• A spiritual harbor. Cesar Chavez’s life was filled with conflict. After moving the United Farm Workers’ headquarters in 1971 from Delano to La Paz, on 187 acres in the small Tehachapi mountain town of Keene, Chavez began building a community of fellow union members and volunteers who worked with him full time for social justice. La Paz became a spiritual harbor for him and other movement staff who were “paid” $5 a week (doubled to $10 a week in the late ‘70s) plus room and board. La Paz offered them respite from tough struggles in the fields and cities.
• Chavez’s morning ritual. Most mornings before dawn when he was at La Paz Chavez climbed a large hill across the railroad tracks just east of his house at La Paz. He watched the sunrise while meditating and practicing his yoga. He would still be at work in his nearby office before everyone else. Office hours were 8 a.m. to 6 p.m. weekdays and 8 a.m. to 5 p.m. Saturdays.
• Where the work was done. Thousands of farm workers and supporters flowed through La Paz over the decades to plan and do the daily work of the movement—from organizing and boycotting to contract bargaining and administration to financial management. La Paz was where many of the most important UFW campaigns—from the early 1970s to 1993, when Chavez died—were devised, planned and often coordinated. They included landmark field strikes, national and international boycotts, and large-scale political campaigns in California and Arizona. Chavez dispatched hundreds of grape strikers and union volunteers and their families to cities across North America to organize the successful second grape boycott in 1973 in the east wing of what is now Villa La Paz. La Paz hosted strategy and planning that led to enactment of California’s landmark 1975 Agricultural Labor Relations Act, the nation’s first and only law letting farm workers organize and bargain. La Paz is also where the daily work of the UFW and the Cesar Chavez Foundation continues.
• More than a union. Chavez was an innovator, always searching for new ways of doing things. He realized in 1962 that it would take a movement as well as a union to overcome the crippling injustices farm workers faced both inside and outside the workplace. He modeled his movement on the social unionism of the early 20th Century when many U.S. union members were also immigrants who didn’t speak English and suffered discrimination. So in addition to union organizing, Chavez set up a co-op gas station, a credit union, health clinics, day care and service centers, the first retirement home for elderly displaced Filipino American farm workers plus other high-quality affordable housing and educational Spanish-language radio stations. All of them were either created or coordinated at La Paz.
• Educational center. Chavez said his job as an organizer was helping ordinary people do extraordinary things. So he established an educational center during the 1970s in the 17,000 square foot Mission style structure that is now Villa La Paz. There, generations of farm worker leaders learned to run their own union by organizing, negotiating and administering union contracts, and resolving differences with growers.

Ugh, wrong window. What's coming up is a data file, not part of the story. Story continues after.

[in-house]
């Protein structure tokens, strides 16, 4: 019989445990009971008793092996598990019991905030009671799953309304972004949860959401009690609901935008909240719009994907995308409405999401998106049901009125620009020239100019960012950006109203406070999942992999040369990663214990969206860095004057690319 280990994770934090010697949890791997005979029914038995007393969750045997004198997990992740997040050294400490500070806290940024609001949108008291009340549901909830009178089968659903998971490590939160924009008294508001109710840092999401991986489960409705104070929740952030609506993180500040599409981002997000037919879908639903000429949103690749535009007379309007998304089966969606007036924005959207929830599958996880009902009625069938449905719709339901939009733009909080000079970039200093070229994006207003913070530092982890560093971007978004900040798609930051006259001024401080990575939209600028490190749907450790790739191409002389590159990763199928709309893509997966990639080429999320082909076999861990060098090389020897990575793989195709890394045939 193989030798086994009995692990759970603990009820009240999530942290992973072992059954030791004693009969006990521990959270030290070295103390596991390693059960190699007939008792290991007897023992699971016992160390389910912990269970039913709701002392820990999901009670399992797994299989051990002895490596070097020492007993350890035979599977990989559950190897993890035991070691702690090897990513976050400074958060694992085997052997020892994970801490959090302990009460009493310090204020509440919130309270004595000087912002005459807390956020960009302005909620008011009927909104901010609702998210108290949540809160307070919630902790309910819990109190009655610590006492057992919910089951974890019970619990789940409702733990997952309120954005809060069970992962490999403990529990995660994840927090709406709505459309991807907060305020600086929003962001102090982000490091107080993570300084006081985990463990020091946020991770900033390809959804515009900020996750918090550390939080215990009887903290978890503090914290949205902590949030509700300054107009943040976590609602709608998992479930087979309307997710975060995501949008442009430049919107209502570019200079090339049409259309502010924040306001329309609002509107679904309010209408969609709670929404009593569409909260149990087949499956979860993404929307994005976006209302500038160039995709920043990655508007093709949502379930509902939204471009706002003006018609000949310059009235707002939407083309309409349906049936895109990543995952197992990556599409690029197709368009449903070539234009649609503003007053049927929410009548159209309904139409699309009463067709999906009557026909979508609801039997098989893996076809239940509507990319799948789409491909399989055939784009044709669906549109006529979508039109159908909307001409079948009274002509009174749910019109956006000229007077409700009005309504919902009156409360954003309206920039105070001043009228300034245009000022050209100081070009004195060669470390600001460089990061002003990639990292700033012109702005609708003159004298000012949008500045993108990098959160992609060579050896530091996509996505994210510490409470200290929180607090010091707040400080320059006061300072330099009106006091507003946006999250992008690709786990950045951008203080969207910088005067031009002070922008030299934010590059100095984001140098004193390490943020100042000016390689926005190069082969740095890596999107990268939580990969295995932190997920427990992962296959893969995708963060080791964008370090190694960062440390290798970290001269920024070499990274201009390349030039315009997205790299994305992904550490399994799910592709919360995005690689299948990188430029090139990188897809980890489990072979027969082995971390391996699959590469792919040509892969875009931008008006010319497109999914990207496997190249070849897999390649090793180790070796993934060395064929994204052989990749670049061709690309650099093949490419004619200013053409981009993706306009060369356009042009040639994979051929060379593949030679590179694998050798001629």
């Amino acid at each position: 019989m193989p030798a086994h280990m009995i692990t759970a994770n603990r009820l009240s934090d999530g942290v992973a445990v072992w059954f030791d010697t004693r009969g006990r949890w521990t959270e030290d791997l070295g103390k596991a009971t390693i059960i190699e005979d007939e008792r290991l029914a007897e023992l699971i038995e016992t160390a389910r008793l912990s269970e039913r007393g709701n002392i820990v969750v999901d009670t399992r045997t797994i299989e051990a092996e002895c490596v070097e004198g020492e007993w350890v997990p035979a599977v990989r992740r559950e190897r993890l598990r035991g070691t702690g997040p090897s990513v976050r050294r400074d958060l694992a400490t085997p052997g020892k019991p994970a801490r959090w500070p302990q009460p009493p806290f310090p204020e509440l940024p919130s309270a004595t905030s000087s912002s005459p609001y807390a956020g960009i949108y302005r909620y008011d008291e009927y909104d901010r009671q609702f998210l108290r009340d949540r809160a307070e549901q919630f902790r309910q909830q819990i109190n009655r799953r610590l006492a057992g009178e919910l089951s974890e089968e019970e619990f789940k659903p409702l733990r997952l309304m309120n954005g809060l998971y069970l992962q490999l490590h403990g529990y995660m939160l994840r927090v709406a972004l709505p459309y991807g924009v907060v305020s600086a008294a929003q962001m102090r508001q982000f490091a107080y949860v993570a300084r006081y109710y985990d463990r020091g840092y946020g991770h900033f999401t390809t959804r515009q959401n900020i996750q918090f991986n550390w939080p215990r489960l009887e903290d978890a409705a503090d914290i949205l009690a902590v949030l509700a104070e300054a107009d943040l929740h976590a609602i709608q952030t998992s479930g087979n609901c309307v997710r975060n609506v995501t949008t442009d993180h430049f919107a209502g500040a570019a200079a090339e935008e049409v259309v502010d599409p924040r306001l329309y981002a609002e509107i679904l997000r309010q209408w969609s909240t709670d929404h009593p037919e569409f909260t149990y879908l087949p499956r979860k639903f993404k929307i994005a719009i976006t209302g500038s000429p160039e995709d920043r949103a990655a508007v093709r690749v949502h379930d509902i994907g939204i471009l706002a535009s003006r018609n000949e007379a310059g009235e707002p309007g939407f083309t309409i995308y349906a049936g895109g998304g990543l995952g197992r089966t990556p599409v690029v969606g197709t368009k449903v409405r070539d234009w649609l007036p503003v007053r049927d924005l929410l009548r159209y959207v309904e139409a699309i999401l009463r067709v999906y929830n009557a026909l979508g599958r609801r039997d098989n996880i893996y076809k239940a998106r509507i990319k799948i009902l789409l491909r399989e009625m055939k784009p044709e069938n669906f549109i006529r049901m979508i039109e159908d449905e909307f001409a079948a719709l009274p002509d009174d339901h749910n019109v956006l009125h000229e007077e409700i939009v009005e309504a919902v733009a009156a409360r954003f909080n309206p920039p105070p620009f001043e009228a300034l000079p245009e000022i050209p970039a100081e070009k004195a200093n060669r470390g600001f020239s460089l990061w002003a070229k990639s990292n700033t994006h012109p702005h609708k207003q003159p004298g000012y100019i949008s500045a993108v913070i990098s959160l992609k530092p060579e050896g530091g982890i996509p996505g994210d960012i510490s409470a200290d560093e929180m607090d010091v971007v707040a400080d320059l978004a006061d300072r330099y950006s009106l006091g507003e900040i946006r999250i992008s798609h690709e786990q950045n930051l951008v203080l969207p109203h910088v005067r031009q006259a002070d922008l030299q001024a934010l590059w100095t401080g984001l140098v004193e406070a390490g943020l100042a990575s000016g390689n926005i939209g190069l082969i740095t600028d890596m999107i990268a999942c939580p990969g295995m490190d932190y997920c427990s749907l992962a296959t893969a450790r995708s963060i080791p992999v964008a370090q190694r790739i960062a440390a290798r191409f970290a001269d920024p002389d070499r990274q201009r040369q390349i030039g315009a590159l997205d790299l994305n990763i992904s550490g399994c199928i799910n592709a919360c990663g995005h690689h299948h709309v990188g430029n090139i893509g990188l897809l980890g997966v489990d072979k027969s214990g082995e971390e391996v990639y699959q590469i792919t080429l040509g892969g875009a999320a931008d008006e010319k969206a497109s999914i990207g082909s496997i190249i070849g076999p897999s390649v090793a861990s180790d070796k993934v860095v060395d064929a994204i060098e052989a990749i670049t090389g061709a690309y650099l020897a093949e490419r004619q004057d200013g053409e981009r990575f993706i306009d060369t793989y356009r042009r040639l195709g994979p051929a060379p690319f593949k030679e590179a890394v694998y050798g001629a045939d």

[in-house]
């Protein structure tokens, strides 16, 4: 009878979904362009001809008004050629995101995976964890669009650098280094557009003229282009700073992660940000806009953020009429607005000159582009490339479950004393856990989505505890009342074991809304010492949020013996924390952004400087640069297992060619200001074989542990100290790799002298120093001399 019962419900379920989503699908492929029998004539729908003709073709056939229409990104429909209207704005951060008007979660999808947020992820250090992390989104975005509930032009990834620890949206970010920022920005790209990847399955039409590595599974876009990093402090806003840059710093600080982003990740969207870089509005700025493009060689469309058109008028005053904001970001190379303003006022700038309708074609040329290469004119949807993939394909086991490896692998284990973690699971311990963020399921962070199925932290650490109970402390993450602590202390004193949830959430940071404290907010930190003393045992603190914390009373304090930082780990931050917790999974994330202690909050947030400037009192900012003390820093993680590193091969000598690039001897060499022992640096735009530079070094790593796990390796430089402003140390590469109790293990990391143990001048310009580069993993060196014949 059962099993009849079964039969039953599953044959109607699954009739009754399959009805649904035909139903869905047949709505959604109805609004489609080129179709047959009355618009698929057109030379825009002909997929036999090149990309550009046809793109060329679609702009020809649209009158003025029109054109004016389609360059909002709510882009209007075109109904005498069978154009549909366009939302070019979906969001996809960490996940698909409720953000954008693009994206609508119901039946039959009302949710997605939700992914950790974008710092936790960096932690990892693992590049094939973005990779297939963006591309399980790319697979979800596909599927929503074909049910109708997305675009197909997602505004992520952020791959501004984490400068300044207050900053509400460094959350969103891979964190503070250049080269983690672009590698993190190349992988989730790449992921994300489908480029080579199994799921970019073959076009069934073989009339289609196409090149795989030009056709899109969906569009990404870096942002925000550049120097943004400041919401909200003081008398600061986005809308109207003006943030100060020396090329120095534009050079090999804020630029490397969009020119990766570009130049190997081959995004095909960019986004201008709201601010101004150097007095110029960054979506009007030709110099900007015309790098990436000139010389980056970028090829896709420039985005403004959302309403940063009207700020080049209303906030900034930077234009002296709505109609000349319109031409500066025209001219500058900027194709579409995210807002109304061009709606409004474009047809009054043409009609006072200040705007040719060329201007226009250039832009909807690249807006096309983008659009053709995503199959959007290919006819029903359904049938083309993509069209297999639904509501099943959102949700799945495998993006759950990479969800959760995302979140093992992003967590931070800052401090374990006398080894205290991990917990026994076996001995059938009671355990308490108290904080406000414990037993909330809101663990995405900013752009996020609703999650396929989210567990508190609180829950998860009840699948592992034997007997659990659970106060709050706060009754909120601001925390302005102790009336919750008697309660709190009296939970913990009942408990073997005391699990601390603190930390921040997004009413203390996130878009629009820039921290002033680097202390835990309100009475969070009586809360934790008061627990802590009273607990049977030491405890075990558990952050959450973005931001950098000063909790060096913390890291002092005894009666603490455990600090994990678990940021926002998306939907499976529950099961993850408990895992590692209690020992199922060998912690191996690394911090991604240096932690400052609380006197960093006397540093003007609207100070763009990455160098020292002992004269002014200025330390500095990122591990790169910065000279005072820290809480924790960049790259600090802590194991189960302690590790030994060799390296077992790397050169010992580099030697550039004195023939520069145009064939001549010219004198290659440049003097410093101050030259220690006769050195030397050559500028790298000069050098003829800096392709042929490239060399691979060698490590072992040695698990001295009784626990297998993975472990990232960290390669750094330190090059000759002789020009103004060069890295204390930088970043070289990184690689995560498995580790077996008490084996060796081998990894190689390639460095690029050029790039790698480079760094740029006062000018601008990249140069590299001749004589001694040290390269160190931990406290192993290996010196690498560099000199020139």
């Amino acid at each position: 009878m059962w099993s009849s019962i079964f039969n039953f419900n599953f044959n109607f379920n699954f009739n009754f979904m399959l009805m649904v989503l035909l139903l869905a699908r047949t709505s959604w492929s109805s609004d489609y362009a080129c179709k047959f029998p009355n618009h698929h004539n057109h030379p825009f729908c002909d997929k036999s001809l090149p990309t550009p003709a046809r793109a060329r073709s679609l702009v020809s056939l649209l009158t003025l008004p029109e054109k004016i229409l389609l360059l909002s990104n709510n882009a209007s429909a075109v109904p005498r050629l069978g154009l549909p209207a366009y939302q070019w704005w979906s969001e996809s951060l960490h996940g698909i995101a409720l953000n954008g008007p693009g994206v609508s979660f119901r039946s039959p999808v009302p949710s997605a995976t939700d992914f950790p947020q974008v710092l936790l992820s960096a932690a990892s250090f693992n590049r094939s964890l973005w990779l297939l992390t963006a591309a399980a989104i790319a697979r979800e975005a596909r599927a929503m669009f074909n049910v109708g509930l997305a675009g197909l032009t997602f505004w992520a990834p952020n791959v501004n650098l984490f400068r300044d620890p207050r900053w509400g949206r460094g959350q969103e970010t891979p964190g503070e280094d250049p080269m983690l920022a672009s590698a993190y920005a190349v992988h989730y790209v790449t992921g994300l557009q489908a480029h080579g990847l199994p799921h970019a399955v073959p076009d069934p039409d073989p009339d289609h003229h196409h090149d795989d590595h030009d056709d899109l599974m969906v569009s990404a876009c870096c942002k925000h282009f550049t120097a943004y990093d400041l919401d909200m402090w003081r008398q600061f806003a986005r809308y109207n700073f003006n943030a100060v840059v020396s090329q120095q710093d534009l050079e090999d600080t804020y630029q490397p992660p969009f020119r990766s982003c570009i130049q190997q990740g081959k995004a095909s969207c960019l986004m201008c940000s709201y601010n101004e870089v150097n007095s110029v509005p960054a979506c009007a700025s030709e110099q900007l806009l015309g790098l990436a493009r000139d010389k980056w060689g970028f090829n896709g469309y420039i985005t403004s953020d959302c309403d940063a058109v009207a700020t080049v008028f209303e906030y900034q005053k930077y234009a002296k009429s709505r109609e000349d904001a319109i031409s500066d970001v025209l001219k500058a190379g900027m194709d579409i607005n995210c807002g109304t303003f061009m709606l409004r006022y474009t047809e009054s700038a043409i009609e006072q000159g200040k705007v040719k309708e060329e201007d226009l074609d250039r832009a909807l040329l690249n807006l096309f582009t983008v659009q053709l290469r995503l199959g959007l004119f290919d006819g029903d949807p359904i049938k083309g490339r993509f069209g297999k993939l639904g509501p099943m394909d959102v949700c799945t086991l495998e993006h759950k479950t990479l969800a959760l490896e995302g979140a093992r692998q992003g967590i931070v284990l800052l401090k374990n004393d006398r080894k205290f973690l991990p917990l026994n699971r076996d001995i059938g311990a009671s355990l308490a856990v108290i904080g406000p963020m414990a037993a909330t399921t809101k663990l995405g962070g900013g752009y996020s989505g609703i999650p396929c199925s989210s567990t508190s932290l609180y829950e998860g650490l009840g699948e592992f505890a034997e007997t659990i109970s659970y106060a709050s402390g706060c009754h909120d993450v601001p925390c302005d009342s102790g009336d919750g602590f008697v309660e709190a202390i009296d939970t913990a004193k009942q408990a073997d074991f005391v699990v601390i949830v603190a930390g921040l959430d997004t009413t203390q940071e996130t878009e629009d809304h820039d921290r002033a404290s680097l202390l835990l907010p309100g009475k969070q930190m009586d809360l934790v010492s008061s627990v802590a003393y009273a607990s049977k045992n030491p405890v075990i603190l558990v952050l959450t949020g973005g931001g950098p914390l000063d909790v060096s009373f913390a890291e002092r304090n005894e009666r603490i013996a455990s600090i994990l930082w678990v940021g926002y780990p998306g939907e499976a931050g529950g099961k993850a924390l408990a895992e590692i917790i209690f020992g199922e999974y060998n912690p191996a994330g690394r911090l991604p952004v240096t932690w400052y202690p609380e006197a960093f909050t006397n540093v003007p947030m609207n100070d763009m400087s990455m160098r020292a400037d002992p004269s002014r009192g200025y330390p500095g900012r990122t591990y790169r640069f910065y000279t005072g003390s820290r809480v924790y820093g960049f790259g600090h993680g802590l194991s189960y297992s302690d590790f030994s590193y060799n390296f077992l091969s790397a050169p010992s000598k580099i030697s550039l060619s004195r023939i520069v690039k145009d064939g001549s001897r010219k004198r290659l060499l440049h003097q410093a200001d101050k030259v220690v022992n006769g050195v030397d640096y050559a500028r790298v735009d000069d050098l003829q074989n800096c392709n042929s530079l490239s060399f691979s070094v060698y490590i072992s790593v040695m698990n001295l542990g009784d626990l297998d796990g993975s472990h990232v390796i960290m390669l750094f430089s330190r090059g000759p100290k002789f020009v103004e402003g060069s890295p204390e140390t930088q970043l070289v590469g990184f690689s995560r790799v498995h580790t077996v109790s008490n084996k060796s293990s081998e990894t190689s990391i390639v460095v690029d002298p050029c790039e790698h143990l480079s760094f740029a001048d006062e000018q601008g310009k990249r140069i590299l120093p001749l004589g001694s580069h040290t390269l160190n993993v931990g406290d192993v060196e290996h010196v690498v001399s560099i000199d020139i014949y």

• La Paz community life. Roughly 250 people, mostly volunteer staff and their families, lived and labored at La Paz at any one time from the 1970s on. Chavez loved bringing residents together for community meetings and to learn about the latest movement developments. La Paz boasted a Montessori school in the west wing of Villa La Paz. A large organic community garden filled several acres behind Villa La Paz; in the late ‘70s Chavez got volunteer staff to leave their offices and work with him there on Saturdays. A fully equipped community kitchen across from Chavez’s house, “Pan y Vino” (Bread and Wine), was where residents and visitors often gathered to share meals. Families lived in small homes or trailers moved onto the grounds while most single volunteers were housed in a rambling former tuberculosis hospital. During the mid- and late-‘70s, when La Paz experienced its own baby boom, it seemed almost every other Saturday night there was a wedding of union members or volunteers. No one had money, so Chavez ensured each couple was provided with a ceremony in the east wing of Villa La Paz, flowers, a full dinner, beer and a band or DJ for the dance—as well as at least 200 wedding guests.
Chavez believed in working hard, but also in celebrating life. So he brought people together for Easter, Thanksgiving, Christmas and many union observances. Passover Seders were held. Residents gathered early in the morning outside Chavez’s house to sing Las Mananitas (happy birthday) on his birthday, March 31, which the UFW then celebrated as Founder’s Day because it was the day in 1962 when he began building what became the UFW.
• Chavez house. People were surprised at Chavez’s humble lifestyle. He spent his last 22 years living in a small wood-frame two-bedroom home on the grounds. A chain-link fence still surrounding the house was erected in 1971, after agents of the Bureau of Alcohol, Tobacco, Firearms and Explosives notified the UFW of a plot to assassinate Chavez, one of several threats on his life over the years. In the late ‘70s he was given two beautiful German Shepherds he trained himself and named Boycott and Huelga (strike). They became his “best friends,” went with him everywhere at La Paz and traveled in the station wagon in which he was driven across California and Arizona. He credited the dogs for his commitments to vegetarianism and animal rights.
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